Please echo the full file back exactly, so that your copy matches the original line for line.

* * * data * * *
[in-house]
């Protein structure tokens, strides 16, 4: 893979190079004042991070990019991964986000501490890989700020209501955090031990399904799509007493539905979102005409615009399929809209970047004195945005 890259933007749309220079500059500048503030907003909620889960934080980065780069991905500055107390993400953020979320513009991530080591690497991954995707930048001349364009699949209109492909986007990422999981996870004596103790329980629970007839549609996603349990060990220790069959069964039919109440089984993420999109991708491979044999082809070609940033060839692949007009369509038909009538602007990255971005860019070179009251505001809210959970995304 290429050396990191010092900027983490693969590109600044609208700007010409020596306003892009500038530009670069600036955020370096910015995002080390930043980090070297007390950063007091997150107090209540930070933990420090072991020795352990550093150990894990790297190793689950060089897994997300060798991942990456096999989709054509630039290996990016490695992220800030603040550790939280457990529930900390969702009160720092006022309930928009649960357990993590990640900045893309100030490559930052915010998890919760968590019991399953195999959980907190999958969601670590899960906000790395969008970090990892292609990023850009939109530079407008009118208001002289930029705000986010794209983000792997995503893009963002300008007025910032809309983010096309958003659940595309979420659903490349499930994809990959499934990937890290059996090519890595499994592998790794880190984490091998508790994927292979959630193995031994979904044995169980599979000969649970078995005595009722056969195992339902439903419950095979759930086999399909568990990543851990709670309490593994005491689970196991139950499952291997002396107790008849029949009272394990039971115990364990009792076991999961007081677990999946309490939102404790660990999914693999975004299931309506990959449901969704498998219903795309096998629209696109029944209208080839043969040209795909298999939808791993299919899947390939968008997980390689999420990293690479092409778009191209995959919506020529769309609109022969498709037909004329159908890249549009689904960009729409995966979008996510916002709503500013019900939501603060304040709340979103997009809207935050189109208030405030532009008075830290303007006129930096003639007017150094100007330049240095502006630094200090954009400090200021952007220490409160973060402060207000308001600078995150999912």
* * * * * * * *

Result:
[in-house]
């Protein structure tokens, strides 16, 4: 893979190079004042991070990019991964986000501490890989700020209501955090031990399904799509007493539905979102005409615009399929809209970047004195945005 890259933007749309220079500059500048503030907003909620889960934080980065780069991905500055107390993400953020979320513009991530080591690497991954995707930048001349364009699949209109492909986007990422999981996870004596103790329980629970007839549609996603349990060990220790069959069964039919109440089984993420999109991708491979044999082809070609940033060839692949007009369509038909009538602007990255971005860019070179009251505001809210959970995304 290429050396990191010092900027983490693969590109600044609208700007010409020596306003892009500038530009670069600036955020370096910015995002080390930043980090070297007390950063007091997150107090209540930070933990420090072991020795352990550093150990894990790297190793689950060089897994997300060798991942990456096999989709054509630039290996990016490695992220800030603040550790939280457990529930900390969702009160720092006022309930928009649960357990993590990640900045893309100030490559930052915010998890919760968590019991399953195999959980907190999958969601670590899960906000790395969008970090990892292609990023850009939109530079407008009118208001002289930029705000986010794209983000792997995503893009963002300008007025910032809309983010096309958003659940595309979420659903490349499930994809990959499934990937890290059996090519890595499994592998790794880190984490091998508790994927292979959630193995031994979904044995169980599979000969649970078995005595009722056969195992339902439903419950095979759930086999399909568990990543851990709670309490593994005491689970196991139950499952291997002396107790008849029949009272394990039971115990364990009792076991999961007081677990999946309490939102404790660990999914693999975004299931309506990959449901969704498998219903795309096998629209696109029944209208080839043969040209795909298999939808791993299919899947390939968008997980390689999420990293690479092409778009191209995959919506020529769309609109022969498709037909004329159908890249549009689904960009729409995966979008996510916002709503500013019900939501603060304040709340979103997009809207935050189109208030405030532009008075830290303007006129930096003639007017150094100007330049240095502006630094200090954009400090200021952007220490409160973060402060207000308001600078995150999912």